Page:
Loosies: Boks have shed the kilos

2016-06-23 16:29
Adriaan Strauss and Warren Whiteley (Gallo Images)

Cape Town – Under Heyneke Meyer’s tenure, “gargantuan” tended to be a dominant theme for the Springbok loose trio.

His favoured combination, a lot of the time, was an alliance of Francois Louw, Willem Alberts and Duane Vermeulen, although the injury-prone tendency of his beloved “Bone Collector” at blindside flank – Alberts – meant veteran utility factor Schalk Burger also got plenty of game-time.

Between them, the favoured trio tipped the scales at just short of 350kg, if you tally up Louw’s roughly 112kg battle-weight, Alberts’s particularly brawny 120kg and the 116kg of Vermeulen.

They were best suited to close-quarters scrapping, in the absence of a notable speed merchant among them, although did the business as a unit more often than not – particularly in heavier, northern hemisphere-like conditions.

Following the elbow-related fitness setback suffered by No 8 Vermeulen in Johannesburg last Saturday, Louw is now the lone survivor from that Meyer-era group in the starting loosie line-up named by new coach Allister Coetzee on Thursday for Saturday’s decisive final Test against Ireland at Nelson Mandela Bay Stadium.

Although there is an outside chance he might have been preferred to a strangely sub-standard Vermeulen for the Port Elizabeth clash anyway, Lions captain Whiteley steps into the eighth-man void for his sixth cap and first Bok start.

The only other change to the XV which began the dramatic Highveld Test last Saturday was just as predictable, as Ruan Combrinck could hardly be ignored following his impactful second half off the bench, and starts in place of defensively vulnerable Lwazi Mvovo.

But by getting the rangy, clever-stepping Whiteley to join forces with Louw and Siya Kolisi for this key showdown – a home series loss to Ireland would instantly be translated by many to “disaster” in big red letters – Coetzee will know that this is now a combination with mobility a stronger quality than monstering, if you like.

Whiteley supposedly comes in at around 106kg, whilst Kolisi is not your typical blindsider (and detractors might argue that it shows?) at only some 101kg: it means the Boks have effectively shed some 10kg per man from Meyer’s most fancied trio.

Under the circumstances, you have to wonder if the Boks don’t intend, even if it goes a little against Coetzee’s conservative instincts, to play a slightly more fluid and adventurous ball-in-hand game in the Friendly City and avoid getting drawn into a pronounced arm-wrestle with the Irish.

They were worryingly “smashed” off the ball at times at both Newlands and Emirates Airline Park, even with a juggernaut like Vermeulen still in their midst, although there were also large periods in both games where it was difficult not to suspect the Boks were coming up a little short for true desire and urgency.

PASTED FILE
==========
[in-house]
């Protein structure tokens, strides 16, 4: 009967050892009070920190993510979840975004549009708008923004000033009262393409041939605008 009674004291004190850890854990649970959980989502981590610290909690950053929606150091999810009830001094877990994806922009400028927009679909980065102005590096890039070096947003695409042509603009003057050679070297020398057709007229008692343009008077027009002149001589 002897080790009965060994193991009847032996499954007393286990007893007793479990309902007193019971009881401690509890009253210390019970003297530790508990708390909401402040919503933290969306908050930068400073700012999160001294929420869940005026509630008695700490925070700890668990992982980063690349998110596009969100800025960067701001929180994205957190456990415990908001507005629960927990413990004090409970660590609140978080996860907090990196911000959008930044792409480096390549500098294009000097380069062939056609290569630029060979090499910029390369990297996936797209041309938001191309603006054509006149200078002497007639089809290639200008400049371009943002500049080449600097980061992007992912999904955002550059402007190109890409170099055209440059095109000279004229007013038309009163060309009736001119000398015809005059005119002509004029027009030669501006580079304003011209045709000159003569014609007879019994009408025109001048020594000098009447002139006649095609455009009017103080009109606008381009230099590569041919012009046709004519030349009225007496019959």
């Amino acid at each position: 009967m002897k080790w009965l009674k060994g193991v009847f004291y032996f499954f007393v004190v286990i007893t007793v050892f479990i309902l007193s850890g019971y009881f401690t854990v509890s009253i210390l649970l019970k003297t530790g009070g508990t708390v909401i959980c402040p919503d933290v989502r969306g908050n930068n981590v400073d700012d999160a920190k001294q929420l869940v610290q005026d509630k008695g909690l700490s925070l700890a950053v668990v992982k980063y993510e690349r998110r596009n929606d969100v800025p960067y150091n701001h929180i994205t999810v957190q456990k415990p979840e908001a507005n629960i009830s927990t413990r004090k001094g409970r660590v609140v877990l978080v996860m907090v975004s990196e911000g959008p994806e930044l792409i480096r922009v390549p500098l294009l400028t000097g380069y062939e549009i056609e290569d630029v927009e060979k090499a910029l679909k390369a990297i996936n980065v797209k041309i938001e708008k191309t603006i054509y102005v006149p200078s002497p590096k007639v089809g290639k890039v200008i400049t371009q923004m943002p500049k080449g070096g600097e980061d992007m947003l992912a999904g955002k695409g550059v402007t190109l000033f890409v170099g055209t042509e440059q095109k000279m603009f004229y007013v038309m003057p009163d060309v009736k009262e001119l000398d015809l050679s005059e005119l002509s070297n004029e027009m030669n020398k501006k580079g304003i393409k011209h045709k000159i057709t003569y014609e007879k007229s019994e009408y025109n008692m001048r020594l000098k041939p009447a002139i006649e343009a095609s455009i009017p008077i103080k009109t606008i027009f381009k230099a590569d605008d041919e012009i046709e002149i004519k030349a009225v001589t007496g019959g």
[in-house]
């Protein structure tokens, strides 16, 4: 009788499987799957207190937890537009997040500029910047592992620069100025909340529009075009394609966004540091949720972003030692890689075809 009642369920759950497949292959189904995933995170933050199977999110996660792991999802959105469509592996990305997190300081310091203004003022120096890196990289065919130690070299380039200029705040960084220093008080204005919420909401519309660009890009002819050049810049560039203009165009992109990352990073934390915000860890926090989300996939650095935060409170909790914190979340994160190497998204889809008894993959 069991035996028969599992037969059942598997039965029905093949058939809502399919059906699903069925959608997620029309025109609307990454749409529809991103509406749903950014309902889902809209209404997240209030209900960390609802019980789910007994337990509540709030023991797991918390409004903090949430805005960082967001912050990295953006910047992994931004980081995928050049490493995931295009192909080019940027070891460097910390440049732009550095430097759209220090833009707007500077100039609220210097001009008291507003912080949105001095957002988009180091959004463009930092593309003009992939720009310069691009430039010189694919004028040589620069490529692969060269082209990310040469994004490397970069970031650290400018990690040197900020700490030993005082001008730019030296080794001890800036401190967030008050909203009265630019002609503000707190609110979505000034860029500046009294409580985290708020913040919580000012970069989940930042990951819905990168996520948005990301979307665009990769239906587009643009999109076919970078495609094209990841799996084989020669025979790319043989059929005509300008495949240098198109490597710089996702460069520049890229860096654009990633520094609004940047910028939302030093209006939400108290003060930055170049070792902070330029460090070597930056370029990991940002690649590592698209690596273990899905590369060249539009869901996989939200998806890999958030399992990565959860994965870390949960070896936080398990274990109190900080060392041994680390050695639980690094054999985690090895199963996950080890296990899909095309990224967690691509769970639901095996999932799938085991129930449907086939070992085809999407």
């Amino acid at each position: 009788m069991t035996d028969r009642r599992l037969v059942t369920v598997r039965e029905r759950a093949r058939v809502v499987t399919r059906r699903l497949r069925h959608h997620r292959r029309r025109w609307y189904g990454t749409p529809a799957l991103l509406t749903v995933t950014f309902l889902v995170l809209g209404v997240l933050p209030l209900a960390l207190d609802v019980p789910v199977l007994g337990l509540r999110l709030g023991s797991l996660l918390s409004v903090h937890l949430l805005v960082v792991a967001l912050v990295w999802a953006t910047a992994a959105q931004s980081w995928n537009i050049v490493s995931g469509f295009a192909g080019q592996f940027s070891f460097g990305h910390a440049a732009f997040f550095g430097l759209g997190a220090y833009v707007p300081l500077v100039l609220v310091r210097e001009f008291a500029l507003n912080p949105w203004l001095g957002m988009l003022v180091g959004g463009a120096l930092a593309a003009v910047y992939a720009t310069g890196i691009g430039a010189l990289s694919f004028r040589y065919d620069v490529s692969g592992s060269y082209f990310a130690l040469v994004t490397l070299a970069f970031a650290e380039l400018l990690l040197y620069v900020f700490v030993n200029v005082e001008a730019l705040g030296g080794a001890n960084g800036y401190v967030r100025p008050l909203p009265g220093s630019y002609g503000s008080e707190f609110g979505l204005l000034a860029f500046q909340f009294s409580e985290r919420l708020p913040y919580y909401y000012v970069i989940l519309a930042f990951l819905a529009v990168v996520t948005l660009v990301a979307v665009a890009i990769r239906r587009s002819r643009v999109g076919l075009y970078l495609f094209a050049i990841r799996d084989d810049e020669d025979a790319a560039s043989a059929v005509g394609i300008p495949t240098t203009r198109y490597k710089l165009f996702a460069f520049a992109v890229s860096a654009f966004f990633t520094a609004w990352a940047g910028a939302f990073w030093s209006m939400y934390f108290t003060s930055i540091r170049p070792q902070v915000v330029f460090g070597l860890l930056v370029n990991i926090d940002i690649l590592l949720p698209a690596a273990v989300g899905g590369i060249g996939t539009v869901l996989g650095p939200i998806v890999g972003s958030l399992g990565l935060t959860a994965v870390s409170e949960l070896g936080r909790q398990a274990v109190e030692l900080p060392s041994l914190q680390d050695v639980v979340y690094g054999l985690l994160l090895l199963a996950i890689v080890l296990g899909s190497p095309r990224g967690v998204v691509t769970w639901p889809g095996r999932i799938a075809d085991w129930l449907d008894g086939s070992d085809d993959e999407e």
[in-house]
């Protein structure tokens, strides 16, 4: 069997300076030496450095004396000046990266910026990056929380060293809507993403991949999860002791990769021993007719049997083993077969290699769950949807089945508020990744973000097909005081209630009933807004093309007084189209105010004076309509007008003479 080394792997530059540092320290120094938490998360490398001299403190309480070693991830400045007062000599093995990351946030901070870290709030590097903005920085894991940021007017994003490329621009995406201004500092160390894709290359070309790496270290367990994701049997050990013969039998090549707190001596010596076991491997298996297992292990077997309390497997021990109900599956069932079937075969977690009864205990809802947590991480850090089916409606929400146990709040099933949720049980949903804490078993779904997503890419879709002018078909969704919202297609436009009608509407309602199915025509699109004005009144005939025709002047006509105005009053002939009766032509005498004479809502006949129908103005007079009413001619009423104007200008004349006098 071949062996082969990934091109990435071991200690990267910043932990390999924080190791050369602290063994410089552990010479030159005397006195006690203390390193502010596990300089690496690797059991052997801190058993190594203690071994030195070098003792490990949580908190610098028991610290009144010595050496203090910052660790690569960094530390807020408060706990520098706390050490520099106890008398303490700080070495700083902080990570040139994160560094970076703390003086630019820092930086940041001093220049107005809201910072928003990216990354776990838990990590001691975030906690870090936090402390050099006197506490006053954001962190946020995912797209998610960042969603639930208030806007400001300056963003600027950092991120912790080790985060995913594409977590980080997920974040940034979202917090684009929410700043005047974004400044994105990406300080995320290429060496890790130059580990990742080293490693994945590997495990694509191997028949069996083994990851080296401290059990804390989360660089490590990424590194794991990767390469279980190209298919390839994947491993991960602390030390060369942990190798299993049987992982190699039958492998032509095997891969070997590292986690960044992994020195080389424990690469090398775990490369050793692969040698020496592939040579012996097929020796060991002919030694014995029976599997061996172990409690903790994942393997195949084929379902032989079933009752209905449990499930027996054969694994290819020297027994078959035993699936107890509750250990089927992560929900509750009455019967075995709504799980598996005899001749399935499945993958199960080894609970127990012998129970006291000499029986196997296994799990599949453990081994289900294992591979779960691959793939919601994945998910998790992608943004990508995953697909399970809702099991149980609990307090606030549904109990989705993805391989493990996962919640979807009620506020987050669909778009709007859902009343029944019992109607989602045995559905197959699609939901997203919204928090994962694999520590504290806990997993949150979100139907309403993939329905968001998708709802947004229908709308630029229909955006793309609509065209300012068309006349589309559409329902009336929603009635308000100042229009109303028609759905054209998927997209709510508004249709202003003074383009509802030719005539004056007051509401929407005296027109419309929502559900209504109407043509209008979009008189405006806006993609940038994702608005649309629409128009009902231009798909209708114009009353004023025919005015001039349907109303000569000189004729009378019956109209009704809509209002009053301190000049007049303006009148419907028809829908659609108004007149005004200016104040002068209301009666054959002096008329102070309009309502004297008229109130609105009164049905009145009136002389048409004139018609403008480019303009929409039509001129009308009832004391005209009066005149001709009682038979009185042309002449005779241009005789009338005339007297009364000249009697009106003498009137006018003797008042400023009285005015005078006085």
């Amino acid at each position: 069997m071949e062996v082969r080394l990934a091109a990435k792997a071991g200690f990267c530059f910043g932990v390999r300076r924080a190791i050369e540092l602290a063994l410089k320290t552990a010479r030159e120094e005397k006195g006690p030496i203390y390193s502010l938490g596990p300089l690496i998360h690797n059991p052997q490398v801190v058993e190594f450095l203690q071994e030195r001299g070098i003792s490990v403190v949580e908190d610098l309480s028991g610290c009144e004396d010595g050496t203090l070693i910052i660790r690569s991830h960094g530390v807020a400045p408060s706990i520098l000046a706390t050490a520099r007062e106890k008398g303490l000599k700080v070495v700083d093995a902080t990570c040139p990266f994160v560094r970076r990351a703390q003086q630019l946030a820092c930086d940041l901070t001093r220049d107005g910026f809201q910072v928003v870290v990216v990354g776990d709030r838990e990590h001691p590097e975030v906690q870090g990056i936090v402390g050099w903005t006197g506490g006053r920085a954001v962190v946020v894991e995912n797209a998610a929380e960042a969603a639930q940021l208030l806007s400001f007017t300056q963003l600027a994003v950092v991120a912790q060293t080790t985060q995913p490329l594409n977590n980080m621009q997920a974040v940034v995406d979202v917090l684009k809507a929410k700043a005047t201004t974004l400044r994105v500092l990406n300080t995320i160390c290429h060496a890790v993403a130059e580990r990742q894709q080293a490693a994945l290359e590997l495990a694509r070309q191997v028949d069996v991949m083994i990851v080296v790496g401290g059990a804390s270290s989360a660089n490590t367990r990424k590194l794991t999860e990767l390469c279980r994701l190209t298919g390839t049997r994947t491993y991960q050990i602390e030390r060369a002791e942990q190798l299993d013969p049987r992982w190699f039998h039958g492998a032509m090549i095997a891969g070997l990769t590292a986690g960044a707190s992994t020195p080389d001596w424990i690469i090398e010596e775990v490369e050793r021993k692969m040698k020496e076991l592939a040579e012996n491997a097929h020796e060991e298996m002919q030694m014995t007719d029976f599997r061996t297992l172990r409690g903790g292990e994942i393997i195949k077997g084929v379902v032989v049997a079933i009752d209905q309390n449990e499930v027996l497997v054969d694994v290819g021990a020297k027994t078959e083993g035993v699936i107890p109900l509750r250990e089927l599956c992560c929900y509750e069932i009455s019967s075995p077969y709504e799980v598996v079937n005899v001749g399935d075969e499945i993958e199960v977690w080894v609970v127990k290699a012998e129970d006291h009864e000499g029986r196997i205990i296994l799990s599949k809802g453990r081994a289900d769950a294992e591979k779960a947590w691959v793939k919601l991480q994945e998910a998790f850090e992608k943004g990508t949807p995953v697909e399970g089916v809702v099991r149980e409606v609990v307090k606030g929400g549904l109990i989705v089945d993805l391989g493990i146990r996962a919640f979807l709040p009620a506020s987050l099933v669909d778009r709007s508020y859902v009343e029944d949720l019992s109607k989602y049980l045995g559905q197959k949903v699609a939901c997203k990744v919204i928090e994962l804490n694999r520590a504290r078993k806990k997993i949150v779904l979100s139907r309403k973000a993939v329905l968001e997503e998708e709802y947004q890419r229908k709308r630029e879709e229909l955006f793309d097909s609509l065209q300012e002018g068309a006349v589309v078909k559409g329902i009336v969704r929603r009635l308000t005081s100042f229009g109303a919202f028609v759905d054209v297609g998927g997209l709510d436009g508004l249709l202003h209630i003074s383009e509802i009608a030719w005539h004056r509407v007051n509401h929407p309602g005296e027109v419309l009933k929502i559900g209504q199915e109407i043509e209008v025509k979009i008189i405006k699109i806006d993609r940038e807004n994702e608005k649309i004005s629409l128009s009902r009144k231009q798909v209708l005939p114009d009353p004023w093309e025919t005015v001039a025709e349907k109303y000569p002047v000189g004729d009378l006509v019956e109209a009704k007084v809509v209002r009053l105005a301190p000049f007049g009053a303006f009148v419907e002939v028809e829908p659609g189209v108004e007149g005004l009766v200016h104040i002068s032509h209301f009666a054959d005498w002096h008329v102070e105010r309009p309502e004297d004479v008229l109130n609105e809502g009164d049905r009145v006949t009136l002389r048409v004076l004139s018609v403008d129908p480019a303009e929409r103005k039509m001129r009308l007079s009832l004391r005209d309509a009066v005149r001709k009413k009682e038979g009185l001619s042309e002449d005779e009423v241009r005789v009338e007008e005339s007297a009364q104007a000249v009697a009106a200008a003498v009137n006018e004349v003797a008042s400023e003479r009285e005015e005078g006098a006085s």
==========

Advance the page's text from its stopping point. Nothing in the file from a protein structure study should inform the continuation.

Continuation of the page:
Springbok packs traditionally like to physically impose themselves on opponents, and it has only been happening in isolated individual cases in the series so far, rather than as a fire-in-belly, blanket assault.

But that is not to say that the Boks specifically intend to go all airy-fairy this weekend: there are still plenty of names in their engine room capable of dishing out big hits and bruises if they are mentally at the races.

Just for one thing, Coetzee reminded at his team announcement that someone like substitute Steven Kitshoff, almost certain to make a second-half Test debut in place of Tendai Mtawarira, is a “very, very strong ball-carrier” so he could be a source of go-forward at vital stages of the contest.

He also has the feasible option again, if things are not going entirely to plan, of shifting big lock Pieter-Steph du Toit to No 7 and summoning no-nonsense workaholic Franco Mostert to the second row.

Yet when you consider that Lions tearaway Jaco Kriel is also primed to make a debut at some point on Saturday, it almost seems to serve as further strong evidence that the Boks are gradually sacrificing ballast for guile in the back row.

Coetzee enthused that Whiteley is “effective in the wide channels and (for) the ground he covers”, appearing to suggest that he is expecting him – and possibly Kriel later on, too – to add verve to the Bok attacking dimensions.

Still, anyone fearing that South Africa may be “bullied” to some extent in the tighter exchanges given the surrender of bulk among their loose forwards, might also be under-estimating Whiteley’s tigerish nature and ability to get his body over the ball on his feet for smart turnovers.

And boy, could the Boks do with some of those on Saturday …

*Follow our chief writer on Twitter: @RobHouwing


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